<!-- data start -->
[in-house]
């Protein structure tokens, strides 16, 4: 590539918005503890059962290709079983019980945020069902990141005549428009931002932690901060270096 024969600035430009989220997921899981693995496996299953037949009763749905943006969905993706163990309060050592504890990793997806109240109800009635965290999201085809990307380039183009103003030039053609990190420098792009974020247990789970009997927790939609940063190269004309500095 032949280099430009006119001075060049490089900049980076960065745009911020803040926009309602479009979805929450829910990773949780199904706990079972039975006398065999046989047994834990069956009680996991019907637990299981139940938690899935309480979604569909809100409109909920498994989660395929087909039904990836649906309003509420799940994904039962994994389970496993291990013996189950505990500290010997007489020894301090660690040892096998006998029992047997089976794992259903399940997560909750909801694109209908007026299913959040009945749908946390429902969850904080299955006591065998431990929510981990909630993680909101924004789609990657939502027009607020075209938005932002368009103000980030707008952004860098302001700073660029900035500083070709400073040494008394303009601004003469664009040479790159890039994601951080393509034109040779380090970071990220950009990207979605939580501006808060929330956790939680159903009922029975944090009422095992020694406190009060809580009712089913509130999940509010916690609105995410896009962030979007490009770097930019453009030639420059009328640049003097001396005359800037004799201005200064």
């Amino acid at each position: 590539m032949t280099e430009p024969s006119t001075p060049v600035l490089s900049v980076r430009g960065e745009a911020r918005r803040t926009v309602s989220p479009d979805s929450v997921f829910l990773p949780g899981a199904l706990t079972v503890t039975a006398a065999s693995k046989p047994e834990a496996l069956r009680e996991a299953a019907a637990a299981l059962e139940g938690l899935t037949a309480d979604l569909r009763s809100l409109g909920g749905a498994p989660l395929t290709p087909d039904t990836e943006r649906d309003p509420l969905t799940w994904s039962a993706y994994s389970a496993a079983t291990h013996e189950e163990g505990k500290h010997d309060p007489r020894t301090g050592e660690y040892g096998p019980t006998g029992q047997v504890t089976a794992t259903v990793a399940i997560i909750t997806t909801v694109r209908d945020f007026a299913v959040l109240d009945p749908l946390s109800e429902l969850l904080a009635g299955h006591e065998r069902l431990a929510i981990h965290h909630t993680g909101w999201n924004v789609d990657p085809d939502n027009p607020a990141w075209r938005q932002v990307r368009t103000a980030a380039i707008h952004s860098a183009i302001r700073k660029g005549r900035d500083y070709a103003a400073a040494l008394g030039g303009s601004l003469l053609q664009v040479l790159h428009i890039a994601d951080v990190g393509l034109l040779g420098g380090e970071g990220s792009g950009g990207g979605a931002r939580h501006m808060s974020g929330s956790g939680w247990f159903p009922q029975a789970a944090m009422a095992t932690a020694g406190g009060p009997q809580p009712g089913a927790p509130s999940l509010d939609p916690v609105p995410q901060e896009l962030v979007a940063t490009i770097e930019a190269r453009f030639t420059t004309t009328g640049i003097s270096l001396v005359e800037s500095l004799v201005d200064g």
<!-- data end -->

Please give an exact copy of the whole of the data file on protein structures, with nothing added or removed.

[in-house]
């Protein structure tokens, strides 16, 4: 590539918005503890059962290709079983019980945020069902990141005549428009931002932690901060270096 024969600035430009989220997921899981693995496996299953037949009763749905943006969905993706163990309060050592504890990793997806109240109800009635965290999201085809990307380039183009103003030039053609990190420098792009974020247990789970009997927790939609940063190269004309500095 032949280099430009006119001075060049490089900049980076960065745009911020803040926009309602479009979805929450829910990773949780199904706990079972039975006398065999046989047994834990069956009680996991019907637990299981139940938690899935309480979604569909809100409109909920498994989660395929087909039904990836649906309003509420799940994904039962994994389970496993291990013996189950505990500290010997007489020894301090660690040892096998006998029992047997089976794992259903399940997560909750909801694109209908007026299913959040009945749908946390429902969850904080299955006591065998431990929510981990909630993680909101924004789609990657939502027009607020075209938005932002368009103000980030707008952004860098302001700073660029900035500083070709400073040494008394303009601004003469664009040479790159890039994601951080393509034109040779380090970071990220950009990207979605939580501006808060929330956790939680159903009922029975944090009422095992020694406190009060809580009712089913509130999940509010916690609105995410896009962030979007490009770097930019453009030639420059009328640049003097001396005359800037004799201005200064």
């Amino acid at each position: 590539m032949t280099e430009p024969s006119t001075p060049v600035l490089s900049v980076r430009g960065e745009a911020r918005r803040t926009v309602s989220p479009d979805s929450v997921f829910l990773p949780g899981a199904l706990t079972v503890t039975a006398a065999s693995k046989p047994e834990a496996l069956r009680e996991a299953a019907a637990a299981l059962e139940g938690l899935t037949a309480d979604l569909r009763s809100l409109g909920g749905a498994p989660l395929t290709p087909d039904t990836e943006r649906d309003p509420l969905t799940w994904s039962a993706y994994s389970a496993a079983t291990h013996e189950e163990g505990k500290h010997d309060p007489r020894t301090g050592e660690y040892g096998p019980t006998g029992q047997v504890t089976a794992t259903v990793a399940i997560i909750t997806t909801v694109r209908d945020f007026a299913v959040l109240d009945p749908l946390s109800e429902l969850l904080a009635g299955h006591e065998r069902l431990a929510i981990h965290h909630t993680g909101w999201n924004v789609d990657p085809d939502n027009p607020a990141w075209r938005q932002v990307r368009t103000a980030a380039i707008h952004s860098a183009i302001r700073k660029g005549r900035d500083y070709a103003a400073a040494l008394g030039g303009s601004l003469l053609q664009v040479l790159h428009i890039a994601d951080v990190g393509l034109l040779g420098g380090e970071g990220s792009g950009g990207g979605a931002r939580h501006m808060s974020g929330s956790g939680w247990f159903p009922q029975a789970a944090m009422a095992t932690a020694g406190g009060p009997q809580p009712g089913a927790p509130s999940l509010d939609p916690v609105p995410q901060e896009l962030v979007a940063t490009i770097e930019a190269r453009f030639t420059t004309t009328g640049i003097s270096l001396v005359e800037s500095l004799v201005d200064g």